Nine distinct Evolutionary Significant Units (ESU) of Endangered Species Act (ESA)-listed Chinook salmon may occur in both the Gulf of Alaska and the offshore waters of Washington. An improved understanding of the distribution, habitat use, seasonality, movement patterns and predation of the large immature life stage of the Chinook salmon is critical when considering both population dynamics and potential interaction with human activity. Therefore, the goal of this study is to provide critical information on the spatial and temporal distribution of Chinook salmon and to utilize genetic analysis techniques to inform salmon management.
Tagging is occurring at several sites within the Gulf of Alaska. PSATs will be attached to healthy fish of sufficient size to track their movements. After a pre-determined time, the tag will detach, float to the surface, and transmit recorded movement data via satellite to the researchers. Tissue samples will also be collected for laboratory genetic analysis in order to determine fish origin.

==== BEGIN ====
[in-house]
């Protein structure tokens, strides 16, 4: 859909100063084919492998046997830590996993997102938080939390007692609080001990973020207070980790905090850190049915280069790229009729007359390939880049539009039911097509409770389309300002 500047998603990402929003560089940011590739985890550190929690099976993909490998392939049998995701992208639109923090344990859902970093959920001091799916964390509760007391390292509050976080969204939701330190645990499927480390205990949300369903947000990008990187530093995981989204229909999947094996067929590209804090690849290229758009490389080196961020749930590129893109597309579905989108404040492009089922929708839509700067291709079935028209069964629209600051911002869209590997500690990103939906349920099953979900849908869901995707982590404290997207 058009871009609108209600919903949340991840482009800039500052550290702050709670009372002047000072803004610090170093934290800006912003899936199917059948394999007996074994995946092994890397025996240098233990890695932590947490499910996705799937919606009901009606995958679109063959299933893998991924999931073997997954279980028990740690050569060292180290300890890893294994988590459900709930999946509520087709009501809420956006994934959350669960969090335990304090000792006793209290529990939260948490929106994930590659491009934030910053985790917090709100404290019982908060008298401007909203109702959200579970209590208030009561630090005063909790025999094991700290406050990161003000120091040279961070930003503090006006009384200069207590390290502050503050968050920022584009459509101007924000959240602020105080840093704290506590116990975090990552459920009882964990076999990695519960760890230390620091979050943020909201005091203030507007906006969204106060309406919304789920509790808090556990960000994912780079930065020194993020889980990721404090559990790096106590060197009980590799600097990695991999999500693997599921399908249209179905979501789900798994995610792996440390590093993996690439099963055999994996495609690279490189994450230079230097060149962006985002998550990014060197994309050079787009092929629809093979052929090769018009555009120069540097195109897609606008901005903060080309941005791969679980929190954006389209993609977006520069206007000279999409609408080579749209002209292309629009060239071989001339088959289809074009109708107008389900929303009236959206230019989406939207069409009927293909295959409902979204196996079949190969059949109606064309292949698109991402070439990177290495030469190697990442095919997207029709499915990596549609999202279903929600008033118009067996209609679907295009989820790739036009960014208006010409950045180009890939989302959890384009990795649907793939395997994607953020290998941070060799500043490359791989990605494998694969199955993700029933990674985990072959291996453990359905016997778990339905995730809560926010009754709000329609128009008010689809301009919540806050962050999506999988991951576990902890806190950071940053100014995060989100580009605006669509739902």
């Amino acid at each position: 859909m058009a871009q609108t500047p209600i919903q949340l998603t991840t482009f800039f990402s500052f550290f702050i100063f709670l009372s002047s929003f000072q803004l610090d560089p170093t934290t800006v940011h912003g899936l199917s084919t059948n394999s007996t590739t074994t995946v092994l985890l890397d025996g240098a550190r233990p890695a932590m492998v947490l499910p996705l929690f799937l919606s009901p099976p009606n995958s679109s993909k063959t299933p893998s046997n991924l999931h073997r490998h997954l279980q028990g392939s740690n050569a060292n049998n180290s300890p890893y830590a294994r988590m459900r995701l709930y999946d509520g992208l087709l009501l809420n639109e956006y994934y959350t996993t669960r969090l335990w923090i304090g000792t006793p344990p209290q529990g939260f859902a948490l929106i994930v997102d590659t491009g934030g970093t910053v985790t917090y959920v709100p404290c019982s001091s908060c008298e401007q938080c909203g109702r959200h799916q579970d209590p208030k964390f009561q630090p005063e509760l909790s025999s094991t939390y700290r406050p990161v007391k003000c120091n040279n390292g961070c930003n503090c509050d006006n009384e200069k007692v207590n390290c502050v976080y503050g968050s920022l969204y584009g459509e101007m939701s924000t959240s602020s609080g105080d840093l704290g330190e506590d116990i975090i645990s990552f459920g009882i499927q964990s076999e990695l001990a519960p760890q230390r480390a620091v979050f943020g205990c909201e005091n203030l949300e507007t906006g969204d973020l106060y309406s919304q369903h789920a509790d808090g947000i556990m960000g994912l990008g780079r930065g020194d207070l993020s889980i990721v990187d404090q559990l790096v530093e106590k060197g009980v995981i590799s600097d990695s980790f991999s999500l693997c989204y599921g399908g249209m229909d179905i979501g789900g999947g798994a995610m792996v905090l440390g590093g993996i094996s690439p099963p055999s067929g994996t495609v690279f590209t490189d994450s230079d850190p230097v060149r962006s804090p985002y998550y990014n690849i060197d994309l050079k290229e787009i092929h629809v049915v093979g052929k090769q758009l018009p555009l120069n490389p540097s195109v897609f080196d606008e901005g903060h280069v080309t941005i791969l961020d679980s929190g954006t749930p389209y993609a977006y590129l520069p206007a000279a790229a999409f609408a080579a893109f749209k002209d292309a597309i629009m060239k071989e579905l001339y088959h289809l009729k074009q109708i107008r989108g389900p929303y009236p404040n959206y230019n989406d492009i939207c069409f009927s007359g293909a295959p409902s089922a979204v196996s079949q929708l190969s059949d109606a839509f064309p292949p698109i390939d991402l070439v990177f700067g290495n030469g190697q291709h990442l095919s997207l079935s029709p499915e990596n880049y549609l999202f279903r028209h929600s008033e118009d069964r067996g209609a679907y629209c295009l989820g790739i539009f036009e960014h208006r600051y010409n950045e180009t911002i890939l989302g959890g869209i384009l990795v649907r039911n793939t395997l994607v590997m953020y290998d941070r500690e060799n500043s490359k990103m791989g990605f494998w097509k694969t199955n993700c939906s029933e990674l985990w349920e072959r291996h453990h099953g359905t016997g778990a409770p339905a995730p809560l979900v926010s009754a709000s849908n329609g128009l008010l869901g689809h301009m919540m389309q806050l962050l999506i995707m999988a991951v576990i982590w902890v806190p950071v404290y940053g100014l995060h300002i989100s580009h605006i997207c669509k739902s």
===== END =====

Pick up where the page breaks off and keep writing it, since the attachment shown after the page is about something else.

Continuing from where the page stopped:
To date, Chinook salmon have been tagged near Chignik and Kodiak, AK; 20 PSATs were placed on suitably sized Chinook near Chignik in August 2020 and 20 PSATs were placed on suitably sized Chinook near Kodiak in October 2020. Tissue samples were collected during both field efforts. Yakutat fieldwork will begin in early 2021. Deployed PSATs will transmit to Argos satellites on their programmed release date and provide recorded movement data.
Location: Gulf of Alaska and Washington
Funding: FY20 $441K; FY21 $222K
Principal Investigator, Dr. Andrew Seitz, University of Alaska, Fairbanks
Project Manager, Chris Hunt, NAVFAC Northwest
Project Manager, Brittany Bartlett, NAVFAC Pacific
Project Manager, Jessica Bredvik, NAVFAC Southwest
Project Manager, Andrea Balla-Holden, Pacific Fleet Environmental Readiness Division